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Unauthorised signage in Byron Bay sees owner fined $30,000

A local business operator was recently fined $30,000 in the Byron Bay Local Court for unauthorised signage placed on a footpath on the corner of Jonson and Lawson Streets.

There were two incidents which occurred in late 2015. The advertising signage was on a trailer, attached to the back of a bike that was chained to a nearby post. The bike was left unattended for a number of hours on each occasion.

Byron Shire Council’s legal services coordinator, Ralph James, said staff had phoned the business owner and requested that the bike and signage be removed. Council’s approach was conciliatory, stating that if the signage was removed 'that will be the end of it'.

“The owner refused and continued to locate the bike and advertising trailer in the Byron town centre. Almost a week later the bike and advertising trailer were again placed at the same Lawson Street location, for an extended period.”

The business owner was recontacted.

“Again the owner refused to move the bike,” Mr James said, “and was verbally abusive and told Council’s enforcement officer that he would be continuing to display the signage ‘where I like’.

“As a result, he was fined,” Mr James said.

The Byron Shire Council officer issued two Penalty Infringement Notices (on the spot fines) totaling $6,000 for the offences of development without development consent. The defendant elected to have the Penalty Infringement Notices dealt with by the Local Court.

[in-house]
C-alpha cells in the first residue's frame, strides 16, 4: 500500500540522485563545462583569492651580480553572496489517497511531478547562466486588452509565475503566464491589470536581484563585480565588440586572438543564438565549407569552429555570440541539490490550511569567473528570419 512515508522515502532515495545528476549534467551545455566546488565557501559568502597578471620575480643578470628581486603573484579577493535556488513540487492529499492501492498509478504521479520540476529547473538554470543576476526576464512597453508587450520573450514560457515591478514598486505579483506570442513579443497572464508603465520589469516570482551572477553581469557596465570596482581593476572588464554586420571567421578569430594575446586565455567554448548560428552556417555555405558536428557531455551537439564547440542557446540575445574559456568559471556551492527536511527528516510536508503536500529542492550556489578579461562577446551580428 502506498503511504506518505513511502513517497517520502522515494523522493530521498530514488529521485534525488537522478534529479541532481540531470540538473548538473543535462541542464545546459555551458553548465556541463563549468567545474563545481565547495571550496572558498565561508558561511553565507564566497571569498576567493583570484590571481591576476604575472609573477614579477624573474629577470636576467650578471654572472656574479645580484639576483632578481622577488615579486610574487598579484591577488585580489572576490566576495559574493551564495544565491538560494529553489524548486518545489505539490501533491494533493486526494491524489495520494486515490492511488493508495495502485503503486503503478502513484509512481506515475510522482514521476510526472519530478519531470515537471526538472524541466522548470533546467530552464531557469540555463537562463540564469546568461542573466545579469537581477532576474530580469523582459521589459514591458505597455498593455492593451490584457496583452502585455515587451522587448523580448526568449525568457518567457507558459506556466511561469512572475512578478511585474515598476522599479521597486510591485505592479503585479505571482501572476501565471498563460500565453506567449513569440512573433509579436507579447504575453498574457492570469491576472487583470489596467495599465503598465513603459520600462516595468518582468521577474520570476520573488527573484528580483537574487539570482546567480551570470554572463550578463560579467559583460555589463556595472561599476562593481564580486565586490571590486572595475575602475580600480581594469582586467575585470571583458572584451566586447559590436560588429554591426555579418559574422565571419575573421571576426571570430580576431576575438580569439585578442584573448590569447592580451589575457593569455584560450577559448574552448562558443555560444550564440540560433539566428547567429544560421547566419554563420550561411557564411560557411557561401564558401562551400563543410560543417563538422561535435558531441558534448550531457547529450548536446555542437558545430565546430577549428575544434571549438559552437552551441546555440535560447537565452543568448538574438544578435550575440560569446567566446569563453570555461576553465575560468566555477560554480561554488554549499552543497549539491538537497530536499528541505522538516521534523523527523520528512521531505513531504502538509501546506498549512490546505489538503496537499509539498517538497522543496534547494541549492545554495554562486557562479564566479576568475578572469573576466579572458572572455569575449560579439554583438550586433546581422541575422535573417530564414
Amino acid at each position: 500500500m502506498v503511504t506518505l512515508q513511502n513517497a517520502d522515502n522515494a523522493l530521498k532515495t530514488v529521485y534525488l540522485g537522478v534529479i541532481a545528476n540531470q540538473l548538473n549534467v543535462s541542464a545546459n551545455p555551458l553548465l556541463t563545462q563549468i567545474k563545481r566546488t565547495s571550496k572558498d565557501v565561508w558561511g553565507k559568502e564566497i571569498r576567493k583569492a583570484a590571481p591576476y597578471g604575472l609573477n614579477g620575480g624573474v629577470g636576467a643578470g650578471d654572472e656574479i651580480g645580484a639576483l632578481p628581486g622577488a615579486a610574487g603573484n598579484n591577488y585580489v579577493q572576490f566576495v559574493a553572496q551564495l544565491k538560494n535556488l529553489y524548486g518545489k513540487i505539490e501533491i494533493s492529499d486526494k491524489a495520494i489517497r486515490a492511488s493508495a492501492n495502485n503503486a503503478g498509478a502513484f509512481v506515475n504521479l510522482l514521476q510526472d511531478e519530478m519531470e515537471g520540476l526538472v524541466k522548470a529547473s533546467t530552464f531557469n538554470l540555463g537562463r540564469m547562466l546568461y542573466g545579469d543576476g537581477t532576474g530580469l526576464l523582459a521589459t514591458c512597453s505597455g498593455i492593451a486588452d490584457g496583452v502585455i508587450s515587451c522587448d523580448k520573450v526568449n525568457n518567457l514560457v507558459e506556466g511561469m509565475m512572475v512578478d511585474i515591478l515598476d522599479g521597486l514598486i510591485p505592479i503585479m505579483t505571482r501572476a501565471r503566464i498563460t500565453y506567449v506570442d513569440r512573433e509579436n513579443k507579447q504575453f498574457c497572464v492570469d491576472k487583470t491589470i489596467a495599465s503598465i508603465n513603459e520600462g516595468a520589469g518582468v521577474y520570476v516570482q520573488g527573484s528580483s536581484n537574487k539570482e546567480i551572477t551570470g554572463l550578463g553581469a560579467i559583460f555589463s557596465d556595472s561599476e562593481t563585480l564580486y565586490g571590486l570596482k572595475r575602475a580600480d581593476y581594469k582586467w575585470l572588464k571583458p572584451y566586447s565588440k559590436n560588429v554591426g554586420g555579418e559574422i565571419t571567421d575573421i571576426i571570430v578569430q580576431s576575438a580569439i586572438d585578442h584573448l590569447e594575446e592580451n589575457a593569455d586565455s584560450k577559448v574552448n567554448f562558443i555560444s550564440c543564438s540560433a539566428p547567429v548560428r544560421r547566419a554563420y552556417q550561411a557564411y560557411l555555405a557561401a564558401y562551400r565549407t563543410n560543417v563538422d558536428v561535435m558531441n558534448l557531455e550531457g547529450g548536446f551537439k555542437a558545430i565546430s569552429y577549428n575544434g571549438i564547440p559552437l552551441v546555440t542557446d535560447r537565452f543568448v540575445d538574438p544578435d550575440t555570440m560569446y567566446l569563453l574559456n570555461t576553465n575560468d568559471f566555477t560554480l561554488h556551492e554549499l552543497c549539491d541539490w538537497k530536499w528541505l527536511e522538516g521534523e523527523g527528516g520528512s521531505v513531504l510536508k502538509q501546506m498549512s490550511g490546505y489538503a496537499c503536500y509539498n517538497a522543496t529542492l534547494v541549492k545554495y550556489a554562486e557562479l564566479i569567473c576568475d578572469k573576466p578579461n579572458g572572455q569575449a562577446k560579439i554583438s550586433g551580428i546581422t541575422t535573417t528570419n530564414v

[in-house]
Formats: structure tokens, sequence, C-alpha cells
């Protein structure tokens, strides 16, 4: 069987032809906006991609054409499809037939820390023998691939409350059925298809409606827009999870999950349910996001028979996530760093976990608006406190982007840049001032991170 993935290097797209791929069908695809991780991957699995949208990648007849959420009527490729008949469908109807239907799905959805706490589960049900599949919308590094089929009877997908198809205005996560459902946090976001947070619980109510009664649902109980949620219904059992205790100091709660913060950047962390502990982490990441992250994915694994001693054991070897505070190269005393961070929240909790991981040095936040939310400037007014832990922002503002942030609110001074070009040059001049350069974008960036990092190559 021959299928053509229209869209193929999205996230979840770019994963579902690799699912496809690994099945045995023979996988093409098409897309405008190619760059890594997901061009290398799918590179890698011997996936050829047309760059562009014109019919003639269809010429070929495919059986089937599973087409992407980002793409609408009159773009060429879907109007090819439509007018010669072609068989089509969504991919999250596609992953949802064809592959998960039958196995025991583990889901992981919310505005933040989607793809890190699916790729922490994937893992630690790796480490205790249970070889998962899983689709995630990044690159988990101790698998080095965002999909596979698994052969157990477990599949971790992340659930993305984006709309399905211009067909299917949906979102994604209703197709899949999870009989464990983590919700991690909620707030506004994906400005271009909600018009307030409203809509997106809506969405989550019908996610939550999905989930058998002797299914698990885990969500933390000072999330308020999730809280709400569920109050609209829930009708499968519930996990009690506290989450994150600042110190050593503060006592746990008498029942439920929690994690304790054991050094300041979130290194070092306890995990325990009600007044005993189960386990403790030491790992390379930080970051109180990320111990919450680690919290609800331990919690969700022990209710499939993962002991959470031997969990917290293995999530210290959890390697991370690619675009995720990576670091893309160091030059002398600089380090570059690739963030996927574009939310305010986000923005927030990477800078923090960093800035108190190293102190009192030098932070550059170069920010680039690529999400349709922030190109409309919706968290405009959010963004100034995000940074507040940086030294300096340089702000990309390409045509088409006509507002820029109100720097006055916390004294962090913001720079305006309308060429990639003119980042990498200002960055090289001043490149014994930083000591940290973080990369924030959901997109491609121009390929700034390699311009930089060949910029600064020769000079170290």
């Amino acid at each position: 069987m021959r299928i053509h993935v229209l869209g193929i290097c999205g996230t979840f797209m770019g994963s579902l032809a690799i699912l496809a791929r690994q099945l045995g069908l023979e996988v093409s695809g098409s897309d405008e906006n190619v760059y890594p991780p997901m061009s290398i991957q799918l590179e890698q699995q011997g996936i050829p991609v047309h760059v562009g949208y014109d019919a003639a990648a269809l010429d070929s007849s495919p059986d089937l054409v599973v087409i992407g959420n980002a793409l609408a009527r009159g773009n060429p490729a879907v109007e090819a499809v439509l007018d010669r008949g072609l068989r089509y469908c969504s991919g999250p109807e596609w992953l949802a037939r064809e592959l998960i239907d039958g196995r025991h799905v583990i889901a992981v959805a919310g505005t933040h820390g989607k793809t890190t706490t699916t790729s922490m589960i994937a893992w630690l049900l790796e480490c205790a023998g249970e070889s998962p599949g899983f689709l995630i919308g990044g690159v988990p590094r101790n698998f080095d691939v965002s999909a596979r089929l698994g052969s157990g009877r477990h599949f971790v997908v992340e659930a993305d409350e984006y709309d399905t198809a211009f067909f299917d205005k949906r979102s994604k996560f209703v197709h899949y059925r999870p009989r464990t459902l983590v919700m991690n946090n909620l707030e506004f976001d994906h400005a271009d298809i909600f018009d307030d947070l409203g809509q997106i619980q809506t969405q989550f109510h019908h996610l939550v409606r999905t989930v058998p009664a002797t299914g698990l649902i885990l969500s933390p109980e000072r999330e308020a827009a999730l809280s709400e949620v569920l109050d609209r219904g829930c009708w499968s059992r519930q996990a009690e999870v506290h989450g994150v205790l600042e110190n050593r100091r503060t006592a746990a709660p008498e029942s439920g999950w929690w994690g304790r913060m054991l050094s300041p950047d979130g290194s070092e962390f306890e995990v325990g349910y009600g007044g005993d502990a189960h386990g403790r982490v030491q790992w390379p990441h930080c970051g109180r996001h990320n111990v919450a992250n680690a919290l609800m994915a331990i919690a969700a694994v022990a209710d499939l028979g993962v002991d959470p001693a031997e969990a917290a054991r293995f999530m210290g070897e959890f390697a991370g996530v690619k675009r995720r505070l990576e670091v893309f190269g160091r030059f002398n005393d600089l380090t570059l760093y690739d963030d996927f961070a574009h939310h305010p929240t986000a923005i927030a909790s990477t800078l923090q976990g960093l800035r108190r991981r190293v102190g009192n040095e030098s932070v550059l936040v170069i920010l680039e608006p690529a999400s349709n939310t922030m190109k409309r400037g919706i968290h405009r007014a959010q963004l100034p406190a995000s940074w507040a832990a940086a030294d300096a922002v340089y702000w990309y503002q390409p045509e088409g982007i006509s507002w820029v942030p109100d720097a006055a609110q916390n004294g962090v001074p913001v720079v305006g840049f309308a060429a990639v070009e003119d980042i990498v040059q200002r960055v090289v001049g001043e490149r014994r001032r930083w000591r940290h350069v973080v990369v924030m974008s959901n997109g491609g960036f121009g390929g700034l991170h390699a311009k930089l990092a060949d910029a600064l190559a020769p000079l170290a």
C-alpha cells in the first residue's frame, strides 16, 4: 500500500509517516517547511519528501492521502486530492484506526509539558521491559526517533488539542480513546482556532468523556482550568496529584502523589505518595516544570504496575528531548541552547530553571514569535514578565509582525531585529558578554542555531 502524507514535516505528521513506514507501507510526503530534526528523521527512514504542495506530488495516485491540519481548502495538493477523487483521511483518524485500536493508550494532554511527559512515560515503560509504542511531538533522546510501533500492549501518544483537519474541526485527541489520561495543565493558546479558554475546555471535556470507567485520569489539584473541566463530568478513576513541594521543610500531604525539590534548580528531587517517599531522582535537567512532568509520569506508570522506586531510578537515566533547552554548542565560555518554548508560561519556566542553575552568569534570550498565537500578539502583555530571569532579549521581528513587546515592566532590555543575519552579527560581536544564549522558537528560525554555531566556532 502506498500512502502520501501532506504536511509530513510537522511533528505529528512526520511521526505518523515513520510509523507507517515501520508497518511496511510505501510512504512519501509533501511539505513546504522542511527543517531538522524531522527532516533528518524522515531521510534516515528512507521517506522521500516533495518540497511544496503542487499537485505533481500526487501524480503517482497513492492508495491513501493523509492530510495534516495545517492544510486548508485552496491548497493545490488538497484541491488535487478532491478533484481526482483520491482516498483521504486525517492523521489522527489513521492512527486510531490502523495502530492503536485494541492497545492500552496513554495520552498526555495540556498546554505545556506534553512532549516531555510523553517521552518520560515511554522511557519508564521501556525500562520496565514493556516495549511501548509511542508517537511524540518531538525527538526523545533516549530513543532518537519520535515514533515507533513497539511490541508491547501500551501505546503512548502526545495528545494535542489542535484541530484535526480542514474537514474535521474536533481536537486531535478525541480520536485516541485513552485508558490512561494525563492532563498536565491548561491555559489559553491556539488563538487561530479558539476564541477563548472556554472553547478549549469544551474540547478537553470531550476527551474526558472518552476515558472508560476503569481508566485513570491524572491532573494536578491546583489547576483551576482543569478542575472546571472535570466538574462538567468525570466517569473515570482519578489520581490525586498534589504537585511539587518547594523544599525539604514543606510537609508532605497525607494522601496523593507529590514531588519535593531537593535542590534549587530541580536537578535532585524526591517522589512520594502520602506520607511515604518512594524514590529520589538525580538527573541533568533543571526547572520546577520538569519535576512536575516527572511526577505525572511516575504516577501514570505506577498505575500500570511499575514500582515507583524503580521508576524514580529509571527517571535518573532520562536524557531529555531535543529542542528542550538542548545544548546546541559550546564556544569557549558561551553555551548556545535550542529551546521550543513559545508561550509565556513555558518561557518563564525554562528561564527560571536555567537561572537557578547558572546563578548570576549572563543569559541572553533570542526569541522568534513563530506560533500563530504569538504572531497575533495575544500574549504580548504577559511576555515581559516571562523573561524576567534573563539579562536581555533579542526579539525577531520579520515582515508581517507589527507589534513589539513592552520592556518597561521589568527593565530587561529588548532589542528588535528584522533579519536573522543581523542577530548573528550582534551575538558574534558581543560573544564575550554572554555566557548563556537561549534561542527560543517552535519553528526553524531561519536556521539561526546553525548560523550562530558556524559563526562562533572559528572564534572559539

In court the defendant was convicted and fined $10,000 for the first offence and $20,000 for the second offence.

The defendant was also ordered to pay Council’s legal costs of $1,500. The total financial penalty was $31,500.

Mr James said that in passing sentence, the Magistrate said the court needed to send a very clear message to people who placed signage on public land without having obtained the relevant consent.

“It was a strong message that  people who deliberately flout the law and pollute the area with unapproved signage, would not be tolerated.

“Before simply putting up signage, first check with Council on the zonings and what is and isn’t allowed. In this instance, advertising signage required Council approval,” Mr James said.

The placement of a sign on a road, where Council is the responsible road authority, is assessed with respect to potential detrimental impact on, or ability to create, one or more of the following:

  • Distract drivers and/or pedestrians
  • Impact on traffic flow or traffic management of any particular area
  • Obstruct the line of sight of either drivers or pedestrians
  • Impacting on the intended use of public spaces
  • Create a disturbance to nearby businesses
  • Incite or antagonise other persons by virtue of the message displayed
  • Attract people to congregate or gather so as to create a disturbance and/or hinder a business to conduct their operations in a normal unimpeded manner.

Media contact:

Media Communication Officer
Byron Shire Council
Ph: 02 6626 7320

Byron Shire is located at Australia's eastern-most point with a population of almost 29,000. It is a thriving community where residents and visitors live, work and play in a sustainable environment and where Council strives to deliver the highest standard of local government services and infrastructure.